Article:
Tamara Fernandez, Wenkai Xu, Marc Ditzhaus, Arthur Gretton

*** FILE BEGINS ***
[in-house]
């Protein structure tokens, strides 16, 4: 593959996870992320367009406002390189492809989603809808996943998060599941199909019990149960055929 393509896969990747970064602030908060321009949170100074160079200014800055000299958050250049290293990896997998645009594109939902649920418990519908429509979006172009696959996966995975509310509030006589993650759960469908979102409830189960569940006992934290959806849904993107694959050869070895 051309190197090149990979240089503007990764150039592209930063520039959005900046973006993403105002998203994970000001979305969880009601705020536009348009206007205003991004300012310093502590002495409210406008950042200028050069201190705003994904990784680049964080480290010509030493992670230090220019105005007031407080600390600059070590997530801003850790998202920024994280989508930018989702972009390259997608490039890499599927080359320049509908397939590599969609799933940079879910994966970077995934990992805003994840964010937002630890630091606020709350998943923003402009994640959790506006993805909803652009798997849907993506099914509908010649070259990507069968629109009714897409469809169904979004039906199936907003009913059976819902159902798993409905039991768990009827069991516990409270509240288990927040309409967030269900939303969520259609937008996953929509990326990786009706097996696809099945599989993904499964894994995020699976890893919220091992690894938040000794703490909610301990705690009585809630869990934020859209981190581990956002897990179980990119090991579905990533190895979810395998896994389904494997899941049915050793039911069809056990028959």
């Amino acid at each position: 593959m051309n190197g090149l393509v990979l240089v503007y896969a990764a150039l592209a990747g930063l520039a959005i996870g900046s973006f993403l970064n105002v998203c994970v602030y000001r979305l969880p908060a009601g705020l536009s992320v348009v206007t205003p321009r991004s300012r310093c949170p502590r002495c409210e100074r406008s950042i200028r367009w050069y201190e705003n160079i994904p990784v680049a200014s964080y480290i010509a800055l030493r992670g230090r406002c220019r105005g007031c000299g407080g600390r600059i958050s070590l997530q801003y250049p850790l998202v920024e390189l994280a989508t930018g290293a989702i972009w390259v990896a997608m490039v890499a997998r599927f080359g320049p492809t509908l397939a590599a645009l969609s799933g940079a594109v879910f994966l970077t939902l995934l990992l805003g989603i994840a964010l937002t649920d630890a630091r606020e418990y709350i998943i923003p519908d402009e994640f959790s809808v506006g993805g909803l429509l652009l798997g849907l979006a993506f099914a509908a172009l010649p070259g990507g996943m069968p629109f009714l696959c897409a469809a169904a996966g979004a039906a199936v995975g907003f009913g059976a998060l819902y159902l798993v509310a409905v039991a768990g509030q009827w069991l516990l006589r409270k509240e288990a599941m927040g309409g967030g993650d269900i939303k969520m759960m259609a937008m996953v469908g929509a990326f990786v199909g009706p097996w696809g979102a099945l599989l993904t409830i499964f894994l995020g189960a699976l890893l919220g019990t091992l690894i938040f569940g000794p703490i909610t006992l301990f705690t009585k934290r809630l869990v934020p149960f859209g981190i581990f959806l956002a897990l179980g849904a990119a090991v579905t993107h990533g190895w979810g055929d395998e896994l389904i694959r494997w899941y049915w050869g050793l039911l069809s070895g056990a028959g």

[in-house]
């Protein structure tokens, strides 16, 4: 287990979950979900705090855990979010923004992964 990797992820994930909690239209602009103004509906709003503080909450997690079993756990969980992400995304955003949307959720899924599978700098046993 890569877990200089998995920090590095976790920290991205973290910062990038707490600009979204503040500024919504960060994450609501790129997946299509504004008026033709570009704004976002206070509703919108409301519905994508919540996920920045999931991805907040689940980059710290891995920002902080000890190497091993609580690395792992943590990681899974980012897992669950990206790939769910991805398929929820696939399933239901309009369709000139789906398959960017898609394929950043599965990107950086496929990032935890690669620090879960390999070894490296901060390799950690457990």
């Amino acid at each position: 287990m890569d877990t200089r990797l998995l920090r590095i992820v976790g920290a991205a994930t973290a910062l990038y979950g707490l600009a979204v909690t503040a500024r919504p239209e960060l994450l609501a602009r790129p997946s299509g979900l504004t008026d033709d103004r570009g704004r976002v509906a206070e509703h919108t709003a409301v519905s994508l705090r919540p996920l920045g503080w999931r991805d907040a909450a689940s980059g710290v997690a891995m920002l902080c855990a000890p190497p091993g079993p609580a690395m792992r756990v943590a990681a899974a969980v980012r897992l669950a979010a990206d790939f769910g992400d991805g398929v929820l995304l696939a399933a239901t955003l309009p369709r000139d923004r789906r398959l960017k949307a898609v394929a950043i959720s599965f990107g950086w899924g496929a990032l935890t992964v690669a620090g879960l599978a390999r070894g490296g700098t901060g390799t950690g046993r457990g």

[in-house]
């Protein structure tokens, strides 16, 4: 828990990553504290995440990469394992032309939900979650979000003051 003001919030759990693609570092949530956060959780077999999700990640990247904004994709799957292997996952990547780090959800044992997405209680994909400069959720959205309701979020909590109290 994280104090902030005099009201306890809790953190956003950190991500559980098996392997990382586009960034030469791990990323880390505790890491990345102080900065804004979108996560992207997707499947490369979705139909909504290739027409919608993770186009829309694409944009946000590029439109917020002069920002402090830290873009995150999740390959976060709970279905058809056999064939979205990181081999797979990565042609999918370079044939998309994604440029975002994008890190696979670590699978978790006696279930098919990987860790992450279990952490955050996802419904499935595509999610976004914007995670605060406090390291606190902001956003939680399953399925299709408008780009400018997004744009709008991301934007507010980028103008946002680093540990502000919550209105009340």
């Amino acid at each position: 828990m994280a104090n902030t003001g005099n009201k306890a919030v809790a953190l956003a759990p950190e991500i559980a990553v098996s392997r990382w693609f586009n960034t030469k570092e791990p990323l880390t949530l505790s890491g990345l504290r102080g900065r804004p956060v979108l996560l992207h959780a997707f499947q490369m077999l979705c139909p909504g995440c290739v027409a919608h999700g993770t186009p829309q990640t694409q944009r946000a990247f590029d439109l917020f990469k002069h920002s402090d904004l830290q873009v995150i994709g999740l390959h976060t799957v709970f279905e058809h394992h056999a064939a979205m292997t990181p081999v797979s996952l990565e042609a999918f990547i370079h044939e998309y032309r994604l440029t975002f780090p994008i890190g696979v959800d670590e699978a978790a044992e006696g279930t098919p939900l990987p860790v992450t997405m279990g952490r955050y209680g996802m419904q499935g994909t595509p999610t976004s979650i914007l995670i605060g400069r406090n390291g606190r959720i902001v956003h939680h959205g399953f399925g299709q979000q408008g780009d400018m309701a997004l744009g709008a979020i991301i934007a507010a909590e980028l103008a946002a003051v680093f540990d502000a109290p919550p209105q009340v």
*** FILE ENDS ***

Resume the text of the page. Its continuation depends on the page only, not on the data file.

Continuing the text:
We consider settings in which the data of interest correspond to pairs of ordered times, e.g, the birth times of the first and second child, the times at which a new user creates an account and makes the first purchase on a website, and the entry and survival times of patients in a clinical trial. In these settings, the two times are not independent (the second occurs after the first), yet it is still of interest to determine whether there exists significant dependence "beyond" their ordering in time. We refer to this notion as "quasi-(in)dependence." For instance, in a clinical trial, to avoid biased selection, we might wish to verify that recruitment times are quasi-independent of survival times, where dependencies might arise due to seasonal effects. In this paper, we propose a nonparametric statistical test of quasi-independence. Our test considers a potentially infinite space of alternatives, making it suitable for complex data where the nature of the possible quasi-dependence is not known in advance. Standard parametric approaches are recovered as special cases, such as the classical conditional Kendall's tau, and log-rank tests. The tests apply in the right-censored setting: an essential feature in clinical trials, where patients can withdraw from the study. We provide an asymptotic analysis of our test-statistic, and demonstrate in experiments that our test obtains better power than existing approaches, while being more computationally efficient.